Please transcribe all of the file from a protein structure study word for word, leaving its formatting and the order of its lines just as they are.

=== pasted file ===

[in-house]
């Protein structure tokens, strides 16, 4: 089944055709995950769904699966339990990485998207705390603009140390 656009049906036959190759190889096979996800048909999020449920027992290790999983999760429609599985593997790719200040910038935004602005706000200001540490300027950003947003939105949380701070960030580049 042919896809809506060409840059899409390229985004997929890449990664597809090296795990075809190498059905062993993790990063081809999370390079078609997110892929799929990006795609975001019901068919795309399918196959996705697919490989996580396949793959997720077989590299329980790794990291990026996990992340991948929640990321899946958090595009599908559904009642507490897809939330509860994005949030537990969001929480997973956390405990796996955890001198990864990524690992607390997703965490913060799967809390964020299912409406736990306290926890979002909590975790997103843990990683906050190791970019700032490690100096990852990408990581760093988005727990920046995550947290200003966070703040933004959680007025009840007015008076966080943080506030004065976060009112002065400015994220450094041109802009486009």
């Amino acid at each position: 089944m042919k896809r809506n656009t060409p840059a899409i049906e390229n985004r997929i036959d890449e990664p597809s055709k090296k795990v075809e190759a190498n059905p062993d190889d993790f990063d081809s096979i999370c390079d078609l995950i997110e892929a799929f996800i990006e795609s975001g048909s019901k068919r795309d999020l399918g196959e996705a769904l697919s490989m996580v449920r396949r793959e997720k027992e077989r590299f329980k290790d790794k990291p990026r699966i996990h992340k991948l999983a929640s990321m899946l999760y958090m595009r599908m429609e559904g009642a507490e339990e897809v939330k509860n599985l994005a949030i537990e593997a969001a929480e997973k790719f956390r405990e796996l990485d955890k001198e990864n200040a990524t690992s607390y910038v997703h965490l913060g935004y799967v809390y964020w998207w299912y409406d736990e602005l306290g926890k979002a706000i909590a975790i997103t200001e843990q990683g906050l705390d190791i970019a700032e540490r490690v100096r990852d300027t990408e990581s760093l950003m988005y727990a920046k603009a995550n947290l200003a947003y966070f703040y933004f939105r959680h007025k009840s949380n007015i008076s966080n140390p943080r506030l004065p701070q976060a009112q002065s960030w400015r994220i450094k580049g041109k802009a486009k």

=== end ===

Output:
[in-house]
């Protein structure tokens, strides 16, 4: 089944055709995950769904699966339990990485998207705390603009140390 656009049906036959190759190889096979996800048909999020449920027992290790999983999760429609599985593997790719200040910038935004602005706000200001540490300027950003947003939105949380701070960030580049 042919896809809506060409840059899409390229985004997929890449990664597809090296795990075809190498059905062993993790990063081809999370390079078609997110892929799929990006795609975001019901068919795309399918196959996705697919490989996580396949793959997720077989590299329980790794990291990026996990992340991948929640990321899946958090595009599908559904009642507490897809939330509860994005949030537990969001929480997973956390405990796996955890001198990864990524690992607390997703965490913060799967809390964020299912409406736990306290926890979002909590975790997103843990990683906050190791970019700032490690100096990852990408990581760093988005727990920046995550947290200003966070703040933004959680007025009840007015008076966080943080506030004065976060009112002065400015994220450094041109802009486009």
């Amino acid at each position: 089944m042919k896809r809506n656009t060409p840059a899409i049906e390229n985004r997929i036959d890449e990664p597809s055709k090296k795990v075809e190759a190498n059905p062993d190889d993790f990063d081809s096979i999370c390079d078609l995950i997110e892929a799929f996800i990006e795609s975001g048909s019901k068919r795309d999020l399918g196959e996705a769904l697919s490989m996580v449920r396949r793959e997720k027992e077989r590299f329980k290790d790794k990291p990026r699966i996990h992340k991948l999983a929640s990321m899946l999760y958090m595009r599908m429609e559904g009642a507490e339990e897809v939330k509860n599985l994005a949030i537990e593997a969001a929480e997973k790719f956390r405990e796996l990485d955890k001198e990864n200040a990524t690992s607390y910038v997703h965490l913060g935004y799967v809390y964020w998207w299912y409406d736990e602005l306290g926890k979002a706000i909590a975790i997103t200001e843990q990683g906050l705390d190791i970019a700032e540490r490690v100096r990852d300027t990408e990581s760093l950003m988005y727990a920046k603009a995550n947290l200003a947003y966070f703040y933004f939105r959680h007025k009840s949380n007015i008076s966080n140390p943080r506030l004065p701070q976060a009112q002065s960030w400015r994220i450094k580049g041109k802009a486009k």